Question about OpenGL versions and Extensions

Hi all,

I searched for similar topics but couldn’t find any. I have the following question:

I’ve made a sprite rendering engine using OpenGL 4.5 core. The engine uses ARB_bindless_texture and ARB_shader_storage_buffer_object. The engine works great, but now I am thinking about increasing the amount of machines it can run on. There is the obvious choice of having fallbacks to more traditional rendering methods. However I’d like your input on the following thought:

The way I understand it, the subset of GPUs that don’t natively support OpenGL 4.3+ but may support these extensions is greater than the subset of GPUs that natively support the version of OpenGL required for these extensions. If this assumption is correct, should I just use OpenGL 4.0 core along with these extensions? Is this considered good practice? I don’t aim to support all GPUs, just to support more than by using 4.3+.

Please do let me know if this makes any sense.

1st, if you want to know which or how many GPUs support extensions or GL versions checkout by Sascha Willems. You did not say which type or age of GPU you are targeting.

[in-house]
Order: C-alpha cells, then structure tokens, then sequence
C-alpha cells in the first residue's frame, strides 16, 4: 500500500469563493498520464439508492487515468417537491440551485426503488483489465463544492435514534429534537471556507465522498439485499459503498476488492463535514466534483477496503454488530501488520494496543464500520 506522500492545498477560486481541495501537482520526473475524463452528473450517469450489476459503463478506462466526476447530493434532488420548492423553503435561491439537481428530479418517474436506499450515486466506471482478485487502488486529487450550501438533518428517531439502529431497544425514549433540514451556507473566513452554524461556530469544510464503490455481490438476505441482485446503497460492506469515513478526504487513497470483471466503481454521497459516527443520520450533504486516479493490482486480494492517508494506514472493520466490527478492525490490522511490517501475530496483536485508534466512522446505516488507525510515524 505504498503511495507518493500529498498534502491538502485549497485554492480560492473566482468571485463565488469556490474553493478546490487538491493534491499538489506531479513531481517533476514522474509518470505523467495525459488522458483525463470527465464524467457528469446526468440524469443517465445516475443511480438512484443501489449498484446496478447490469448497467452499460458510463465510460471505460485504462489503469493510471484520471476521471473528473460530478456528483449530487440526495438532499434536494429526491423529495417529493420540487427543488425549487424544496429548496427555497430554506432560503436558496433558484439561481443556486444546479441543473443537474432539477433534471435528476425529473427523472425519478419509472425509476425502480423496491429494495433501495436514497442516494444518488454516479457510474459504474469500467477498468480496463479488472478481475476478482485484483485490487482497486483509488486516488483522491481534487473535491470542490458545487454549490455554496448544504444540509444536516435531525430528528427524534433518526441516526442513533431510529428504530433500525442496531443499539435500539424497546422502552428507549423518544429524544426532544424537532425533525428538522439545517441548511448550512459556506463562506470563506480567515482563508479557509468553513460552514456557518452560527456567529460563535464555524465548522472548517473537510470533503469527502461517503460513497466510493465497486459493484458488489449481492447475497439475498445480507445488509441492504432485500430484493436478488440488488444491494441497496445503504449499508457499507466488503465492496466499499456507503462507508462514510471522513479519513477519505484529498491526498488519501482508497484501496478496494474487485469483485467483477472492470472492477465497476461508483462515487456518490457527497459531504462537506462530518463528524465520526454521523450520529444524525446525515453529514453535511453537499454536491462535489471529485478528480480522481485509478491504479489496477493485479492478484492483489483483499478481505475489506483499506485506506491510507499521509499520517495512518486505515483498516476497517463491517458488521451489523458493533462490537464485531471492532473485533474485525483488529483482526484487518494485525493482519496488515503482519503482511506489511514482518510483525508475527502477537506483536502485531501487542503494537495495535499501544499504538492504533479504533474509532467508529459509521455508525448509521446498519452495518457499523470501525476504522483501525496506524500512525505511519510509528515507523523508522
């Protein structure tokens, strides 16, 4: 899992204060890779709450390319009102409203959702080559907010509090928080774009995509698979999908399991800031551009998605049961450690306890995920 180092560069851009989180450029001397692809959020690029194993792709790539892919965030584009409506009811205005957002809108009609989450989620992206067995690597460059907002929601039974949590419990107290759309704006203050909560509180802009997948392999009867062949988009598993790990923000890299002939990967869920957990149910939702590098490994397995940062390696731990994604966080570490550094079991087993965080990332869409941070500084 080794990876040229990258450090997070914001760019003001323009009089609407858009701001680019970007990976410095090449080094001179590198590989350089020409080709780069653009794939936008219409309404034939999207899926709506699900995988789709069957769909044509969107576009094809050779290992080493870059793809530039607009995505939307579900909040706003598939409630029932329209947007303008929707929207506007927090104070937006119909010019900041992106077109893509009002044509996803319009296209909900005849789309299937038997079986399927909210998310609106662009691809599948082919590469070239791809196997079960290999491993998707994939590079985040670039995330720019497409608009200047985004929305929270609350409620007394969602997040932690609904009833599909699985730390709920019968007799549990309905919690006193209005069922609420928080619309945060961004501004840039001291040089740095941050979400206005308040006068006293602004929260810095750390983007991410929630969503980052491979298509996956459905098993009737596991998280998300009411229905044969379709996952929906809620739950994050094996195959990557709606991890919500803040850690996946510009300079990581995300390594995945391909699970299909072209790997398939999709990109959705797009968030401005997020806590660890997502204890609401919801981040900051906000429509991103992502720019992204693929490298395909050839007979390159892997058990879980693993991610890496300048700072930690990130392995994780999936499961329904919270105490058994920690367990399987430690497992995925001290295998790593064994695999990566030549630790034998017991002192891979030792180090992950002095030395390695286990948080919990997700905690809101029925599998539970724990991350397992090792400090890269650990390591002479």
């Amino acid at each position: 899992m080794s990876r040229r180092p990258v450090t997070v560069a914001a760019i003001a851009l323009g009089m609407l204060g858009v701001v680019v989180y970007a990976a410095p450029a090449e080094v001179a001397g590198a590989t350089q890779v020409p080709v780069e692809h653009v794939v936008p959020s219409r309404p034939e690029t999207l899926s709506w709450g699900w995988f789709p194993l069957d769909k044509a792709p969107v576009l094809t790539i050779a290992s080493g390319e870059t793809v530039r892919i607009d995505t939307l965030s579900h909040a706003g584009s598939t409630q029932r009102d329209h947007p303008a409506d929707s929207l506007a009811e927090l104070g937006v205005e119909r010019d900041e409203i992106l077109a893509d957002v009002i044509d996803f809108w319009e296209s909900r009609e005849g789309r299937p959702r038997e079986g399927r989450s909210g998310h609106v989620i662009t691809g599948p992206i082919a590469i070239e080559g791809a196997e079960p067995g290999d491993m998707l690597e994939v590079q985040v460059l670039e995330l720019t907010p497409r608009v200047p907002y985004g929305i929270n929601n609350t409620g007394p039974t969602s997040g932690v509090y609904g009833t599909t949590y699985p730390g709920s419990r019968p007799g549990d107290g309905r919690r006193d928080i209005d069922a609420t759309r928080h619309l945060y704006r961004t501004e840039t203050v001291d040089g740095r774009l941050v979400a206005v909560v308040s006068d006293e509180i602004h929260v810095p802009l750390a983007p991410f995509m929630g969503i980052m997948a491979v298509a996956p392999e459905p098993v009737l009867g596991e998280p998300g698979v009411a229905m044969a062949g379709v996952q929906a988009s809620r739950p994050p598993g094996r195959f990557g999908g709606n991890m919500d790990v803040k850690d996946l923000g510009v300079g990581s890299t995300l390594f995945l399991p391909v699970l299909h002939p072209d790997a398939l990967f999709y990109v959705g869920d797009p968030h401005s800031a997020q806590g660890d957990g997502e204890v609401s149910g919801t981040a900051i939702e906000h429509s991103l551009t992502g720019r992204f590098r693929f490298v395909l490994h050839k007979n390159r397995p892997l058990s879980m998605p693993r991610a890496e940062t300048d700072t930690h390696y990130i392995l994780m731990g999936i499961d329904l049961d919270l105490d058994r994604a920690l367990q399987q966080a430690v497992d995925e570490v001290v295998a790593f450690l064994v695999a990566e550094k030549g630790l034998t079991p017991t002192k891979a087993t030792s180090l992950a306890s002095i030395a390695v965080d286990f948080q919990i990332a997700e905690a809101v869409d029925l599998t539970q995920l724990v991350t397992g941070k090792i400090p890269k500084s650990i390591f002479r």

2nd, it should be fine to create an older GL Context and check for extensions. (Assuming we are talking beyond GL 3.2 for Core contexts). IIRC the MESA framework actually works out which GL version a driver can support by looking at the extensions it supports. So you should generally be safe.

OpenGL 4.3, release date August 6, 2012.
OpenGL 4.4, release date July 22, 2013.
OpenGL 4.5, release date August 11, 2014.
OpenGL 4.6, release date July 31, 2017.

I don’t think it’s unreasonable to require support for a 5 year old version, and it’s definitely not unreasonable to require support for a 10 year old version. If you were buying new hardware today, you’d have a very hard time finding something that doesn’t support 4.6; even old integrated Intels support 4.6 (Macs are, of course, a different story).

It’s also the case that older versions don’t automatically mean more hardware support, and more computers to run your program on. I don’t have figures, but I’d happily bet that there’s more 4.6 capable hardware out there than not.

I totally agree, for a Windows desktop application. Which is what I assume @vdweller is using as he is trying to regress the GL version used.

But as general advise, you need to know the target OS and type of user.
MacOS (all versions) only supports GL 4.1 Core and GL 2.1 Compatibility.
I suspect some Android and/or ARM Linux combination do not go up to GL 4.5. Entering “MALI” into gives a max of GL 3.1!

That’s OpenGL ES, which has a different versioning system.